The pilot in a fatal plane crash last week in Clearwater reported a fuel emergency and attempted a forced landing before clipping power lines and nose-diving onto the roadway, according to a preliminary report released by the National Transportation Safety Board.
Jeffrey Bronken, 53, his daughter Katherine, and her friend Keyana Linbo — both 15 — were on an overnight spring break trip from Chicago to Clearwater on Saturday.
Jeffrey Bronken died at the scene, and Katherine died Wednesday at St. Joseph’s Hospital in Tampa as a result of her injuries. Linbo remains hospitalized in stable condition, Pinellas County deputies say.
According to preliminary information from the Federal Aviation Administration, Bronken was in radio and radar contact with air traffic control as it approached St. Petersburg-Clearwater International Airport when he reported the fuel emergency.
About 4 a.m., the NTSB report says Bronken — operating a Piper PA-28-191 — struck power lines on McMullen-Booth Road, about six miles north of the airport.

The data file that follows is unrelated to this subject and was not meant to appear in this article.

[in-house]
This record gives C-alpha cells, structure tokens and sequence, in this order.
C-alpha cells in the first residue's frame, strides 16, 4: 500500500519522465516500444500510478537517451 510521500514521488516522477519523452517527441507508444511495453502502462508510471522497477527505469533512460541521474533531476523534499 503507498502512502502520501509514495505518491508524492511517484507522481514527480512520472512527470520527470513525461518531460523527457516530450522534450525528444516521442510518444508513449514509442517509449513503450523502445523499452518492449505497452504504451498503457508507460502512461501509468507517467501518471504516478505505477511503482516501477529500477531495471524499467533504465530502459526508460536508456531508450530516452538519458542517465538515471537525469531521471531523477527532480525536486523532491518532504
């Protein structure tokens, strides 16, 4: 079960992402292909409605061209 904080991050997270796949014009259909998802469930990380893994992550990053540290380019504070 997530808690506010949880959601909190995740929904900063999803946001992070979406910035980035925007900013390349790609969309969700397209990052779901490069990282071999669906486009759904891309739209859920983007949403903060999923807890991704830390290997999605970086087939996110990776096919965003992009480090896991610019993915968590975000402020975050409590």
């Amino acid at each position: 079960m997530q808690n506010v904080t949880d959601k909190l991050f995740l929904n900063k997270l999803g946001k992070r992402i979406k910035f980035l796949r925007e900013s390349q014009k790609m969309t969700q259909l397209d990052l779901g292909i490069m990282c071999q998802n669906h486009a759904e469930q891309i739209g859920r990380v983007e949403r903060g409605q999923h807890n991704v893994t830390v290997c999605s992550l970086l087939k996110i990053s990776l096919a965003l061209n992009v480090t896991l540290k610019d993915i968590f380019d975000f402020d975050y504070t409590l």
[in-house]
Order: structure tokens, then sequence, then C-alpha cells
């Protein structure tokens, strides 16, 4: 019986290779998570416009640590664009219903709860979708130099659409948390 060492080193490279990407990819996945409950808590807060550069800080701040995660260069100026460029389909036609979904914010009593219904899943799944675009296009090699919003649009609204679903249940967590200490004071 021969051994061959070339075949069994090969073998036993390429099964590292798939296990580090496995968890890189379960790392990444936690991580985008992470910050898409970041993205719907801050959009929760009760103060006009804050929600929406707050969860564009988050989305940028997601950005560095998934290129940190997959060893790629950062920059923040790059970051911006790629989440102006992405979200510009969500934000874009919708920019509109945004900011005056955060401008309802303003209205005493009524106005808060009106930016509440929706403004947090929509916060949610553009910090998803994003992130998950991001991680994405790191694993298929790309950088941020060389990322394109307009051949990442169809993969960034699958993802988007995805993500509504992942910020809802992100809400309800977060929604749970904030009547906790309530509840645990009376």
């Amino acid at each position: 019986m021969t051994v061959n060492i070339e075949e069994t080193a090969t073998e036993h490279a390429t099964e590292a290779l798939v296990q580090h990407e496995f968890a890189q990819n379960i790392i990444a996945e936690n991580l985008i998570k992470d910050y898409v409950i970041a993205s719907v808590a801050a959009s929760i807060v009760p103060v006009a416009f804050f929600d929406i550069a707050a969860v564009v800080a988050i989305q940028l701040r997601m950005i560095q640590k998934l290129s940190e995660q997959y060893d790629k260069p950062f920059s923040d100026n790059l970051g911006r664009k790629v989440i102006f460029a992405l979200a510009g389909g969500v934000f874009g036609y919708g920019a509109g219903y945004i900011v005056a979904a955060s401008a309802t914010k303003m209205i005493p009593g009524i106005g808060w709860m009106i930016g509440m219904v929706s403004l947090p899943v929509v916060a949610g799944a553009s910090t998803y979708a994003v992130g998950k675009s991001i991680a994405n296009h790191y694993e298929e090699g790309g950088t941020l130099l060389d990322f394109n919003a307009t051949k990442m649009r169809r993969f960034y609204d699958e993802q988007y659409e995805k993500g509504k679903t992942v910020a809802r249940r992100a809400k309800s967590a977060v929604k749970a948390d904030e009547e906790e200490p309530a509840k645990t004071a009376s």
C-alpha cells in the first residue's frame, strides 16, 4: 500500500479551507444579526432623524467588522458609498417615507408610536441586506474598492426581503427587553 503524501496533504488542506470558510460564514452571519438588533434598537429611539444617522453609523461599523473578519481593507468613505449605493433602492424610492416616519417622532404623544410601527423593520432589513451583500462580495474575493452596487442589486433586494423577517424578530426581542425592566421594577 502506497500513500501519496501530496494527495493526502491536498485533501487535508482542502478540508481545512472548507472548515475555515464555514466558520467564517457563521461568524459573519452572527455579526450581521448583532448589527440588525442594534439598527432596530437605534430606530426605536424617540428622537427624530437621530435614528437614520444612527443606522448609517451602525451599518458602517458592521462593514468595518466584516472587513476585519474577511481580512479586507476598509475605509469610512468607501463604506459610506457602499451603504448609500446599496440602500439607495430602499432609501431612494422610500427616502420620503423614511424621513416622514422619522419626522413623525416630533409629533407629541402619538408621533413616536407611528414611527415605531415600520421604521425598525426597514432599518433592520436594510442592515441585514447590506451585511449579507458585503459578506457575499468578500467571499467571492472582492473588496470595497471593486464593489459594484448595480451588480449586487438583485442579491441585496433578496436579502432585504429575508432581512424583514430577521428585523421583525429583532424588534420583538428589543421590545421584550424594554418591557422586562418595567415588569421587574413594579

The plane, which had departed John C. Tune Airport in Nashville, Tenn., on Friday night at 11:38 p.m., then nose-dived into a median on McMullen Booth Road, near Union Street, the report said.
The report says the plane’s engine and cockpit area were crushed. The cabin roof also had separated, and had an impact mark about the same size as an aluminum power line that had separated during the impact, causing a power outage in the area.
The plane came to rest upright, nose-down, and pointing in a southerly direction beneath the power lines, the report said.
The left main fuel tank remained intact, and an FAA inspector recovered about four ounces of fuel after seeing drops coming from the right tank, the report said. The fuel selector was found positioned to the left main fuel tank.
Bronken had a private pilot certificate and had logged 1,549 flight hours, the report said.
A handheld GPS unit was recovered, and will be examined for further evidence, the report said.